Towards Robust Neural Networks via Random Self-ensembleTowards Robust Neural Networks via Random Self-ensembleXuanqing Liu and Minhao Cheng and Huan Zhang and Cho-Jui Hsieh2017
Paper summarydavidstutzLiu et al. propose randomizing neural networks, implicitly learning an ensemble of models, to defend against adversarial attacks. In particular, they introduce Gaussian noise layers before regular convolutional layers. The noise can be seen as additional parameter of the model. During training, noise is randomly added. During testing, the model is evaluated on a single testing input using multiple random noise vectors; this essentially corresponds to an ensemble of different models (parameterized by the different noise vectors).
Mathemtically, the authors provide two interesting interpretations. First, they argue that training essentially minimizes an upper bound of the (noisy) inference loss. Second, they show that their approach is equivalent to Lipschitz regularization [1].
[1] M. Hein, M. Andriushchenko. Formal guarantees on the robustness of a classifier against adversarial manipulation. ArXiv:1705.08475, 2017.
Also view this summary at [davidstutz.de](https://davidstutz.de/category/reading/).
First published: 2017/12/02 (10 months ago) Abstract: Recent studies have revealed the vulnerability of deep neural networks - A
small adversarial perturbation that is imperceptible to human can easily make a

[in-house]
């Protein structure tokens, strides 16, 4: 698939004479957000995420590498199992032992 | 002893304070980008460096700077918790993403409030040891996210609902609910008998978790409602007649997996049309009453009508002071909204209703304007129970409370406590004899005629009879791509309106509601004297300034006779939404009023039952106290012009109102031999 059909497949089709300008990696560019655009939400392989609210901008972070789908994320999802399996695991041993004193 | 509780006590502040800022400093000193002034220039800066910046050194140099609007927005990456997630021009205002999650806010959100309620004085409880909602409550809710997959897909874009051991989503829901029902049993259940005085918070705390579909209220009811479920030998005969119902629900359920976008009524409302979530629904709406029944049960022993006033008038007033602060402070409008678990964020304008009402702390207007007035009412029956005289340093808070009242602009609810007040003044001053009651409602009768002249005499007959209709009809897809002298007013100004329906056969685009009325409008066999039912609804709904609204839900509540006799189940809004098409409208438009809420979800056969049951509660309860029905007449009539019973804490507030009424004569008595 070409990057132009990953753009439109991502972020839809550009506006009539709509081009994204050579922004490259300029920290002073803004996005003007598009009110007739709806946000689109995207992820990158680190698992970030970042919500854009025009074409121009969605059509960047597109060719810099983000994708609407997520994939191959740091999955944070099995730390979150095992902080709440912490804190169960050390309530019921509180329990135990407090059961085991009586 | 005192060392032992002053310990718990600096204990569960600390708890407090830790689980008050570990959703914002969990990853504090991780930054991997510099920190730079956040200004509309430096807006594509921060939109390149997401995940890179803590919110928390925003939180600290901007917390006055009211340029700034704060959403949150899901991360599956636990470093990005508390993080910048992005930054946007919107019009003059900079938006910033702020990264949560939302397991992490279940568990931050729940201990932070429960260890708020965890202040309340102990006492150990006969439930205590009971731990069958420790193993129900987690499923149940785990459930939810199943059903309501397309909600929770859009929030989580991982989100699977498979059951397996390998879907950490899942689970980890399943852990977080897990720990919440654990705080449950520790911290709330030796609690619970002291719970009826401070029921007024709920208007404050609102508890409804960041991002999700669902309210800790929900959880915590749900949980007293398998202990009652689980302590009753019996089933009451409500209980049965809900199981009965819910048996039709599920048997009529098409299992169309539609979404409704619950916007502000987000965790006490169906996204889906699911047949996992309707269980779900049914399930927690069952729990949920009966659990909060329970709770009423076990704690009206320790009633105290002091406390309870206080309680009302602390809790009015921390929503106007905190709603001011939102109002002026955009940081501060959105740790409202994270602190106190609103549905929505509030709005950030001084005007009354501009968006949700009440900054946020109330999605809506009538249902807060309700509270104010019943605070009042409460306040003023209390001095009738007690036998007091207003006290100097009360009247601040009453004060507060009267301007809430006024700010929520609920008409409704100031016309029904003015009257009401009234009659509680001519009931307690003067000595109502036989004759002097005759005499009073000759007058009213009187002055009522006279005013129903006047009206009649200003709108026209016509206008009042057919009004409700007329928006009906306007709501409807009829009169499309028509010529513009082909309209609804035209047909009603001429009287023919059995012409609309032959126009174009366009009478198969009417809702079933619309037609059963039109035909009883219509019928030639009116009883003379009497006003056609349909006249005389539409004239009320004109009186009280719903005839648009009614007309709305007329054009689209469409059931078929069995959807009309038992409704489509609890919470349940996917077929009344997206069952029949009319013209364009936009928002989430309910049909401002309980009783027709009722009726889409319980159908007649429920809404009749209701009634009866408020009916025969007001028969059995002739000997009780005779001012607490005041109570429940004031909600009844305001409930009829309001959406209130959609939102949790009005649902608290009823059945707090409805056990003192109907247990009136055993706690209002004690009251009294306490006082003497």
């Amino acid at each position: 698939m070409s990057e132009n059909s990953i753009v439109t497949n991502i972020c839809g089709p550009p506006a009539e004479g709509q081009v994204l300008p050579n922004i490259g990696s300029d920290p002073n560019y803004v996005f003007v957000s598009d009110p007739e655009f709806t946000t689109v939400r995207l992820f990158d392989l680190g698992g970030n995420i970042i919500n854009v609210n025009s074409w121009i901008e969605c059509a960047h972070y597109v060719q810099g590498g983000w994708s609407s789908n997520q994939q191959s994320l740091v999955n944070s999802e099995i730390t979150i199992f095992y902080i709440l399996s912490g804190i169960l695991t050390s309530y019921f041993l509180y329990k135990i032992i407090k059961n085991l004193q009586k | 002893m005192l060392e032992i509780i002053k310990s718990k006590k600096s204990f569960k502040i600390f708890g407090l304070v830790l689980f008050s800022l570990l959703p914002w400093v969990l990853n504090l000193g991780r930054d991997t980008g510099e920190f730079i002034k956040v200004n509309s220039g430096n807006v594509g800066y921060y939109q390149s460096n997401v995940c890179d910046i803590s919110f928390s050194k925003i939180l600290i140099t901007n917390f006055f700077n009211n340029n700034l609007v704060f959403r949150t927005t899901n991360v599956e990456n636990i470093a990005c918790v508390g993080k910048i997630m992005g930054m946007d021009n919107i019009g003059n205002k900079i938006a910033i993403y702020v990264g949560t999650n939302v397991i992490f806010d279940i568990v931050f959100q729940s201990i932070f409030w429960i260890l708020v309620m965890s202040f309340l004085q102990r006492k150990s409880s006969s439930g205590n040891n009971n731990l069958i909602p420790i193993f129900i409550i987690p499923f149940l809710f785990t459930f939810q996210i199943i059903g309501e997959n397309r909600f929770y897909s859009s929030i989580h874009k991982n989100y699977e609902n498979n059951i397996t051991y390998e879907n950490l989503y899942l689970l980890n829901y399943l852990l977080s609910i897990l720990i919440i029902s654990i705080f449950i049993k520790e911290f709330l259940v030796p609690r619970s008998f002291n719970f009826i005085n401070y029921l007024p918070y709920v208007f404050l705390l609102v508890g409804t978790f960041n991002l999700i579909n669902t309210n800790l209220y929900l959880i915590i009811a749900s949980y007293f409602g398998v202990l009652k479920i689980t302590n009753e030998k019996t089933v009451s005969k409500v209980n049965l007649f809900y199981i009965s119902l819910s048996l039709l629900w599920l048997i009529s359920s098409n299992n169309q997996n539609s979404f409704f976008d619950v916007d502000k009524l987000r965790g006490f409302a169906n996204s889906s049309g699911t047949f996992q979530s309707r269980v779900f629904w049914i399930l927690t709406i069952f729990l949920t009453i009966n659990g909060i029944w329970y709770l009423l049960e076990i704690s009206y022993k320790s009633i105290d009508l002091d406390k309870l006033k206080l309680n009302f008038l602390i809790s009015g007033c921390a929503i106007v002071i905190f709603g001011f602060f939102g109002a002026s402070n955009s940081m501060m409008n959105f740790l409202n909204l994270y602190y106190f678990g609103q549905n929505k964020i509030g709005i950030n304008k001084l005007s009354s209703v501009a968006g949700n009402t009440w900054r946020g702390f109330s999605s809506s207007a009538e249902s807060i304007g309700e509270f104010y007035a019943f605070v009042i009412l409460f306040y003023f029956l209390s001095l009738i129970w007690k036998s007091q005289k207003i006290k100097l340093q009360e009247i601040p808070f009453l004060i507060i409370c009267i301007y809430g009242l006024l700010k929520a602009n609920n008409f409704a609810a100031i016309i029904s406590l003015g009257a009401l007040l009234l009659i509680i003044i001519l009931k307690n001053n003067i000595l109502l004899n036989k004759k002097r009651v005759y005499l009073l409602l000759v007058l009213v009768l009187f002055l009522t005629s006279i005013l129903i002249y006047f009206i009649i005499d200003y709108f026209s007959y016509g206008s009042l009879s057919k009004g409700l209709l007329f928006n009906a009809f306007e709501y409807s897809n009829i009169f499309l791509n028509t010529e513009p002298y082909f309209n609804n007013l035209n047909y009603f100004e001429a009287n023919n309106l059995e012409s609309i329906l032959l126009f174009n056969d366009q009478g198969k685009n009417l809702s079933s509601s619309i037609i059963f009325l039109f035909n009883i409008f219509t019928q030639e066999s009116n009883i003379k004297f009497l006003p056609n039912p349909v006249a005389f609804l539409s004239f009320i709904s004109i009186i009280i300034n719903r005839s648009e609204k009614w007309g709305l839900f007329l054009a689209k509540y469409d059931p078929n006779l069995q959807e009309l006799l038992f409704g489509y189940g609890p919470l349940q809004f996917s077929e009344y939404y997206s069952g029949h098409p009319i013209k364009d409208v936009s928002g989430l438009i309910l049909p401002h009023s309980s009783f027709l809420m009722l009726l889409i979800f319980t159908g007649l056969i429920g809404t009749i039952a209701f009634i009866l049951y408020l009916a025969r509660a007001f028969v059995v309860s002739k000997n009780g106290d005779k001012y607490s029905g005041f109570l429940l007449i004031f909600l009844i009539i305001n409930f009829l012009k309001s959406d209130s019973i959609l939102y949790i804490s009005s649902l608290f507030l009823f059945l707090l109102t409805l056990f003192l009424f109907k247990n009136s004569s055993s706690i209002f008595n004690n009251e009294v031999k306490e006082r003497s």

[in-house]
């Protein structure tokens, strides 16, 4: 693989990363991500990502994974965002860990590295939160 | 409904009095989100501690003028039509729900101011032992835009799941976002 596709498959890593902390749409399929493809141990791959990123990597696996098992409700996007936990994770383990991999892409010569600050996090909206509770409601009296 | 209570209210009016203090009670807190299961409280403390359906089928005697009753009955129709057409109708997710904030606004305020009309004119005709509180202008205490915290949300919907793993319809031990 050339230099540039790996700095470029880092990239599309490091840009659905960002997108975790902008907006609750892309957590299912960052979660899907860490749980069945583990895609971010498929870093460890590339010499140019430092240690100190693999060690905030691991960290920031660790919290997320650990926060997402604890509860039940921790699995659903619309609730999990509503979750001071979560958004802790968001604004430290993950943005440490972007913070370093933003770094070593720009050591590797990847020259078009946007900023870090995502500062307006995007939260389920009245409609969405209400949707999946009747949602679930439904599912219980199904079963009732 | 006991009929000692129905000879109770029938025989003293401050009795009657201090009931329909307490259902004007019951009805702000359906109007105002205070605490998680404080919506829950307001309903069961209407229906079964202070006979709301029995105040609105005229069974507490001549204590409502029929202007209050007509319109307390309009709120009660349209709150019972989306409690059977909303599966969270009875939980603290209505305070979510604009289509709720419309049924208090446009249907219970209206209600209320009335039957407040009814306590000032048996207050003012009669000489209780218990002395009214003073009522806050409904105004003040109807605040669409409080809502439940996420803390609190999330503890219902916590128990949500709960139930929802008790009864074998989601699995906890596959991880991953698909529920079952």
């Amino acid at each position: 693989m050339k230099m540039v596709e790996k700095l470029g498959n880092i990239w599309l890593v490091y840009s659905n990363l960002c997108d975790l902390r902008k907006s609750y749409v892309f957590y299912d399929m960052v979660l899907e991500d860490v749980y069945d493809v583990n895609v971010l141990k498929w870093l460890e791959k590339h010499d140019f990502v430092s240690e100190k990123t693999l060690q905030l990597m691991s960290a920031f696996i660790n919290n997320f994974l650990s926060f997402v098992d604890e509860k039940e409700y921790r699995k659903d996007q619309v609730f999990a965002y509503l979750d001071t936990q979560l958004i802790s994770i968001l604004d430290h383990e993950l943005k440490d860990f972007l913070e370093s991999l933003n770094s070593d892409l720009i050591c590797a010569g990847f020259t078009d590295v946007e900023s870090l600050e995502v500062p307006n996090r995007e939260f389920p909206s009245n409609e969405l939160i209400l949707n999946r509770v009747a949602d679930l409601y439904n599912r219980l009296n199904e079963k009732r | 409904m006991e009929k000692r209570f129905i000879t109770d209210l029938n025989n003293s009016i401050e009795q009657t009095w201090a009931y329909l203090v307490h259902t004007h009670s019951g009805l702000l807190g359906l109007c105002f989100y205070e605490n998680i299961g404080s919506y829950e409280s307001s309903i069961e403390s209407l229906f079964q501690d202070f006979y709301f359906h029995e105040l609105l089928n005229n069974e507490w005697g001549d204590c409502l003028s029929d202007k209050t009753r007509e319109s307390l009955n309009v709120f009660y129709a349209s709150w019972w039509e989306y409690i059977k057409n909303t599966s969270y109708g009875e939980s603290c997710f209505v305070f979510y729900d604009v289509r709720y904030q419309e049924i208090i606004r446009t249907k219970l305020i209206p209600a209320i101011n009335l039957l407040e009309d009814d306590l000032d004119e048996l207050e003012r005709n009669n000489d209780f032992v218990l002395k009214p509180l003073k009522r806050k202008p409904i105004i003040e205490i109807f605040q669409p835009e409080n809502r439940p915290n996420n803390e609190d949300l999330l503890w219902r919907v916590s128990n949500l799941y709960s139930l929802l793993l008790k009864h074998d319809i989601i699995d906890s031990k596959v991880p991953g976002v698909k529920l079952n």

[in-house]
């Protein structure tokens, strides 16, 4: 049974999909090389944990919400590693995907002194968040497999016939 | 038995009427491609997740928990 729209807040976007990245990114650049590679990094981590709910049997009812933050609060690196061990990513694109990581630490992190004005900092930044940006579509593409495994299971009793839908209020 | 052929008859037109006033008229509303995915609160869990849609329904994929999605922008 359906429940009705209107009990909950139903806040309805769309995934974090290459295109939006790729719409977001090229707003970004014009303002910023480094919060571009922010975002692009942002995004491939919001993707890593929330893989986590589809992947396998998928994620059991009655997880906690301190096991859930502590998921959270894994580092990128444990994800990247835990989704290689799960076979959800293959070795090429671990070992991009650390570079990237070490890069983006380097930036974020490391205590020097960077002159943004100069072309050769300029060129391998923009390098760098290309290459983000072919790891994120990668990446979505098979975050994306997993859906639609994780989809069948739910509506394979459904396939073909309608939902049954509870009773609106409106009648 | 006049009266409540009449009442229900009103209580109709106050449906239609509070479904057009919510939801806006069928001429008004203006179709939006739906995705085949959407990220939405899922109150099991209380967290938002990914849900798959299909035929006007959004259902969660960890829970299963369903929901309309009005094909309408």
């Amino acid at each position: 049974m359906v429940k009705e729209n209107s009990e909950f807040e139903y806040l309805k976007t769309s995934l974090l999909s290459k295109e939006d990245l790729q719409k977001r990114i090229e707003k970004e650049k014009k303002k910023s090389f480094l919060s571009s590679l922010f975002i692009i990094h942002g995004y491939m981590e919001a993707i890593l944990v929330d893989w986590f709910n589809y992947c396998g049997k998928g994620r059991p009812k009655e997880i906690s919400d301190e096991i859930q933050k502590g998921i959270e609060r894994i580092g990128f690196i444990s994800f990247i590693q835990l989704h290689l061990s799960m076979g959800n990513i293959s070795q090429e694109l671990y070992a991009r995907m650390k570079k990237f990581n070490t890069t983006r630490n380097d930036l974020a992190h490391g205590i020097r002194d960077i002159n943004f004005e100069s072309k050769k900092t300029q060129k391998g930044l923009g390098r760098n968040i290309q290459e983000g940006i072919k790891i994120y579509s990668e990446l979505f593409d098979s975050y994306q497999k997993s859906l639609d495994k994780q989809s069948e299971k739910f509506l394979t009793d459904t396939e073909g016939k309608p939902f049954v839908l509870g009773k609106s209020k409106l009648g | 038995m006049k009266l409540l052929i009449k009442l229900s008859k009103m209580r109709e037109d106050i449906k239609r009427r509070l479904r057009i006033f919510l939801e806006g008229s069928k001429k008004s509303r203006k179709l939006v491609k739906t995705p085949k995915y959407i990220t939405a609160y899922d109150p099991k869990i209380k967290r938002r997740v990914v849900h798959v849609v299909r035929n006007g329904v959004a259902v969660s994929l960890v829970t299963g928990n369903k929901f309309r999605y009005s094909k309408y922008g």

well-trained deep neural network mis-classify. This makes it unsafe to apply
neural networks in security-critical applications. In this paper, we propose a
new defensive algorithm called Random Self-Ensemble (RSE) by combining two
important concepts: ${\bf randomness}$ and ${\bf ensemble}$. To protect a
targeted model, RSE adds random noise layers to the neural network to prevent
from state-of-the-art gradient-based attacks, and ensembles the prediction over
random noises to stabilize the performance. We show that our algorithm is
equivalent to ensemble an infinite number of noisy models $f_\epsilon$ without
any additional memory overhead, and the proposed training procedure based on
noisy stochastic gradient descent can ensure the ensemble model has good
predictive capability. Our algorithm significantly outperforms previous defense
techniques on real datasets. For instance, on CIFAR-10 with VGG network (which
has $92\%$ accuracy without any attack), under the state-of-the-art C&W attack
within a certain distortion tolerance, the accuracy of unprotected model drops
to less than $10\%$, the best previous defense technique has $48\%$ accuracy,
while our method still has $86\%$ prediction accuracy under the same level of
attack. Finally, our method is simple and easy to integrate into any neural
network.
Liu et al. propose randomizing neural networks, implicitly learning an ensemble of models, to defend against adversarial attacks. In particular, they introduce Gaussian noise layers before regular convolutional layers. The noise can be seen as additional parameter of the model. During training, noise is randomly added. During testing, the model is evaluated on a single testing input using multiple random noise vectors; this essentially corresponds to an ensemble of different models (parameterized by the different noise vectors).
Mathemtically, the authors provide two interesting interpretations. First, they argue that training essentially minimizes an upper bound of the (noisy) inference loss. Second, they show that their approach is equivalent to Lipschitz regularization [1].
[1] M. Hein, M. Andriushchenko. Formal guarantees on the robustness of a classifier against adversarial manipulation. ArXiv:1705.08475, 2017.
Also view this summary at [davidstutz.de](https://davidstutz.de/category/reading/).